Objective: To assess pedestrians' perceptions of the walkability of the urban environment and pedestrian safety in Cali, Colombia.
Design: Standardised intercept interviews were conducted of 400 pedestrians walking in 20 randomly selected urban zones to ascertain frequency of walking, and perceptions of safety, the built environment and security. Four focus group meetings were held with community members and students addressing these issues in an open-ended forum. The study analysed quantitative data collected in street interviews and qualitative information from focus groups addressing respondents' views on problems for pedestrians, how the built environment affects walking and ideal walking conditions.
Results: Access to public transportation was deemed the most positive characteristic of the built environment and 61% of respondents liked walking in the street. When disaggregating street conditions, the majority of pedestrians were dissatisfied with their walking experiences. Pedestrians cited lack of respect for norms, personal safety and built environment characteristics as their main concerns. Among frequent walkers, residents tended to rate their neighbourhoods more negatively compared with non-residents. Through qualitative interviews it became apparent that narrow sidewalks that are frequently obstructed by motor vehicles are a key reason for pedestrian dissatisfaction. A perception of overall insecurity further determines how pedestrians assess or modulate their walking in this city.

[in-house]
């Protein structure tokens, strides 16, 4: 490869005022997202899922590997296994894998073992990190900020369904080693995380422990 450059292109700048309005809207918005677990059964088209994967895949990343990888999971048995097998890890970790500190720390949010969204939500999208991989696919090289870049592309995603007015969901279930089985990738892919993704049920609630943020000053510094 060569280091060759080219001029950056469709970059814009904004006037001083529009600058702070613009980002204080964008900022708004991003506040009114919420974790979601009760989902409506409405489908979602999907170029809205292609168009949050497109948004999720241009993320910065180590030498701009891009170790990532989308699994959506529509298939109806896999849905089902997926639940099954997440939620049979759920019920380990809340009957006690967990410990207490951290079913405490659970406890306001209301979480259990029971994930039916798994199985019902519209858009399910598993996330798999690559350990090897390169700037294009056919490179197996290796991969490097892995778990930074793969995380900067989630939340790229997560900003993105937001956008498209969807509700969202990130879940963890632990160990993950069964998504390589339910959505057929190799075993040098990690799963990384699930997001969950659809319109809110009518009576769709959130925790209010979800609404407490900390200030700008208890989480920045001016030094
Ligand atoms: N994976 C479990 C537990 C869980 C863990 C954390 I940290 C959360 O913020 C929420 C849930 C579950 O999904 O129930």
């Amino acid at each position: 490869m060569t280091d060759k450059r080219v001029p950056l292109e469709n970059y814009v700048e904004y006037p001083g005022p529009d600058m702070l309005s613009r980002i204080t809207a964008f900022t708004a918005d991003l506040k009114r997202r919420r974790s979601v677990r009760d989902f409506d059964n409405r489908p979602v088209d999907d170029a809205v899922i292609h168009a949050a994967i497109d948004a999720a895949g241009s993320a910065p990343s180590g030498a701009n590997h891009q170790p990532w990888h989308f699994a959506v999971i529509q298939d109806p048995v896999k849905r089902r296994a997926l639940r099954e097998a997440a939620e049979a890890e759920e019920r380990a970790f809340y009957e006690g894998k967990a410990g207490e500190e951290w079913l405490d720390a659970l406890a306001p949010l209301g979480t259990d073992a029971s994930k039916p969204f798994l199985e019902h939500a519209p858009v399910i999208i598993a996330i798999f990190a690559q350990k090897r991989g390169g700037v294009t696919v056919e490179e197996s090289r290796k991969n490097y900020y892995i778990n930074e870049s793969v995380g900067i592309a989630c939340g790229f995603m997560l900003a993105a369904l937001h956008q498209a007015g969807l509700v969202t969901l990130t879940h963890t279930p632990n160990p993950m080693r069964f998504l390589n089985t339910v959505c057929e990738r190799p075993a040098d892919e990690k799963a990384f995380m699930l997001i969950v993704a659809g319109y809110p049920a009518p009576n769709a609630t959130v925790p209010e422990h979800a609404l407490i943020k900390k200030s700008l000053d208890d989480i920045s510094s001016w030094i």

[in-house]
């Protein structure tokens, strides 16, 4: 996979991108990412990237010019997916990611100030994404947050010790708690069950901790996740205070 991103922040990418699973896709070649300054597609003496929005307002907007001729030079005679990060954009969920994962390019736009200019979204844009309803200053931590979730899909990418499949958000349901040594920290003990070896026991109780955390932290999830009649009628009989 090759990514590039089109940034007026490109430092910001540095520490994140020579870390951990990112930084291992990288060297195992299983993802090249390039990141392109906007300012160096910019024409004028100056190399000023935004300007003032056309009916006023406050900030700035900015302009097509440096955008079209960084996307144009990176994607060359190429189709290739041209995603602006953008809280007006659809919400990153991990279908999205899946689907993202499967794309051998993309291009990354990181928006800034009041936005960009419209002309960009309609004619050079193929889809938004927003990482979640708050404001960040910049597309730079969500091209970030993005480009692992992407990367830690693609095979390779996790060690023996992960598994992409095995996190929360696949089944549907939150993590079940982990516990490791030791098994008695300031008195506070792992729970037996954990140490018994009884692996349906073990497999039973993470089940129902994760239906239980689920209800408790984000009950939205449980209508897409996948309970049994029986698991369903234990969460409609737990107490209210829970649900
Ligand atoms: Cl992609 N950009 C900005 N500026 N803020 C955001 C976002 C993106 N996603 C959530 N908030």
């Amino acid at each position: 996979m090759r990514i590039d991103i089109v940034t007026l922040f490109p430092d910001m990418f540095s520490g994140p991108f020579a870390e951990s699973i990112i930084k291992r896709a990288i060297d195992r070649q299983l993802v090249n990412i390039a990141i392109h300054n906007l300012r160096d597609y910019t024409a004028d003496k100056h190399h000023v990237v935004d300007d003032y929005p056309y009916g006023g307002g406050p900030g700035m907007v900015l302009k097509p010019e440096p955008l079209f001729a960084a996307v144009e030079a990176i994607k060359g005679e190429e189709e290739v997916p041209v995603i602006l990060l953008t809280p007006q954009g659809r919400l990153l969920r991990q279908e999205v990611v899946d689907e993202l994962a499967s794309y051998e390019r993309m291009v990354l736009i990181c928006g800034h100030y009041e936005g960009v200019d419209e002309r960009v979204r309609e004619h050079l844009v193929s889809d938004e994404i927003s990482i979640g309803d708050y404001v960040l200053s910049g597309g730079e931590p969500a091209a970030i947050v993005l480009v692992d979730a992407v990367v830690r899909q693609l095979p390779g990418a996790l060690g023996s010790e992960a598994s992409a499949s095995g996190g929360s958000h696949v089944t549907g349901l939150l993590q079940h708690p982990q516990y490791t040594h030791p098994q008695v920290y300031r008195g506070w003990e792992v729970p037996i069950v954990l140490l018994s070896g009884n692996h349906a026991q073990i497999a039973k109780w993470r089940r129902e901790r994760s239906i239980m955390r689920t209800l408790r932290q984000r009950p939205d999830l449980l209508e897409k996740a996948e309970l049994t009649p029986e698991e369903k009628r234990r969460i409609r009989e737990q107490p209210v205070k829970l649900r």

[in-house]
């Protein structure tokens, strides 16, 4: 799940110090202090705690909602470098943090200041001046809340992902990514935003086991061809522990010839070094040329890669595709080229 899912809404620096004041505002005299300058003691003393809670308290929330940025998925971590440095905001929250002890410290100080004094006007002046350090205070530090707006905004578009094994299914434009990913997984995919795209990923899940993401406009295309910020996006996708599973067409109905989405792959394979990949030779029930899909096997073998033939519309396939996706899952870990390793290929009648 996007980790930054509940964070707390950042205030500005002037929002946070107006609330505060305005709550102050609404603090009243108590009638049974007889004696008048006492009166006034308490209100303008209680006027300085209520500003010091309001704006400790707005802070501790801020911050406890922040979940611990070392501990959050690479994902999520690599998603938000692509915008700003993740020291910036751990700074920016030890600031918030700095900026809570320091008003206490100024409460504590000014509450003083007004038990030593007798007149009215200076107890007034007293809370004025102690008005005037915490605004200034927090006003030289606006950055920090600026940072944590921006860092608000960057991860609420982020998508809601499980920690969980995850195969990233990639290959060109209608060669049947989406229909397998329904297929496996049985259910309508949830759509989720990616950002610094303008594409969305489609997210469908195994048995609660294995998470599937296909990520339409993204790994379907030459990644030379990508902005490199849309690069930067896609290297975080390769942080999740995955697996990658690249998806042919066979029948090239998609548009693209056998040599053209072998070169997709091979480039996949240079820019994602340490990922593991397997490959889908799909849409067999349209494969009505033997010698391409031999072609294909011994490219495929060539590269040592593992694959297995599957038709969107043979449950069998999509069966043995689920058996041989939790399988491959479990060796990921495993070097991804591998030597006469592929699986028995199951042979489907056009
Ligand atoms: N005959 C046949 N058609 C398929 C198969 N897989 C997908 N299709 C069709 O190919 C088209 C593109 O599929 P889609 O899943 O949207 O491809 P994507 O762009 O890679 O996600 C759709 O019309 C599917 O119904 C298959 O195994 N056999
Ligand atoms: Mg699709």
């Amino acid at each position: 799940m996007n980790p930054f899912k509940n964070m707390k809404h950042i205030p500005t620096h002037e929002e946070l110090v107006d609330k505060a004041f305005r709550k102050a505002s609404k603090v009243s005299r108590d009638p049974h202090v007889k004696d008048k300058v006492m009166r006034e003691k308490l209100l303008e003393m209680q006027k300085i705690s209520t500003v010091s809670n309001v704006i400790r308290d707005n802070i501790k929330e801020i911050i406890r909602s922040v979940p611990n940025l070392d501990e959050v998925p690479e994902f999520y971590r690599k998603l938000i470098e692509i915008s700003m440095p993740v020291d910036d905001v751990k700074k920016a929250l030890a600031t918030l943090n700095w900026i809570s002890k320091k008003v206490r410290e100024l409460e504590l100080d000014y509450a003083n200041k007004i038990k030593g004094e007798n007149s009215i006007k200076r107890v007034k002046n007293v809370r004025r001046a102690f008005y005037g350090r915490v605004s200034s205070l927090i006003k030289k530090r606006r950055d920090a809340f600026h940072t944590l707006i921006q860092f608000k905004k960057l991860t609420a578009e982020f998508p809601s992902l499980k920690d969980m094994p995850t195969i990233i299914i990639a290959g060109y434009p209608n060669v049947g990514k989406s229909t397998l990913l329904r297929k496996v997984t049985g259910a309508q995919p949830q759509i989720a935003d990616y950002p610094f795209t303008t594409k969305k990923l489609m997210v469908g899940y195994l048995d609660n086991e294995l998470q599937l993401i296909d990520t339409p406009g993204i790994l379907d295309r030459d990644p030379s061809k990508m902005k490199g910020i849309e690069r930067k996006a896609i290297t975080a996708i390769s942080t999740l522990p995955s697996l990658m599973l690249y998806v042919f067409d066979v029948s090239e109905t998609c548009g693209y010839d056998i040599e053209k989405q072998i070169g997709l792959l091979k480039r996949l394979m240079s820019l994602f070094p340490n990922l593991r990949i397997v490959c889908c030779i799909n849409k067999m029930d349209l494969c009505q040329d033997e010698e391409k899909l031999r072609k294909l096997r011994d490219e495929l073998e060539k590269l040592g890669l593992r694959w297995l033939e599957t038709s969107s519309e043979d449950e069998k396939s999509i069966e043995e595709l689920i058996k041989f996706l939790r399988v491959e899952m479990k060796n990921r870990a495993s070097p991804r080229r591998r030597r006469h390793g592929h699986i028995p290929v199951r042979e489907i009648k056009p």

Conclusions: Overall, walking in Cali was perceived negatively by pedestrians because of built environment characteristics and perceptions of insecurity. Qualitative information used to complement intercept surveys can provide a better way to identify pedestrian-specific transport-related problems.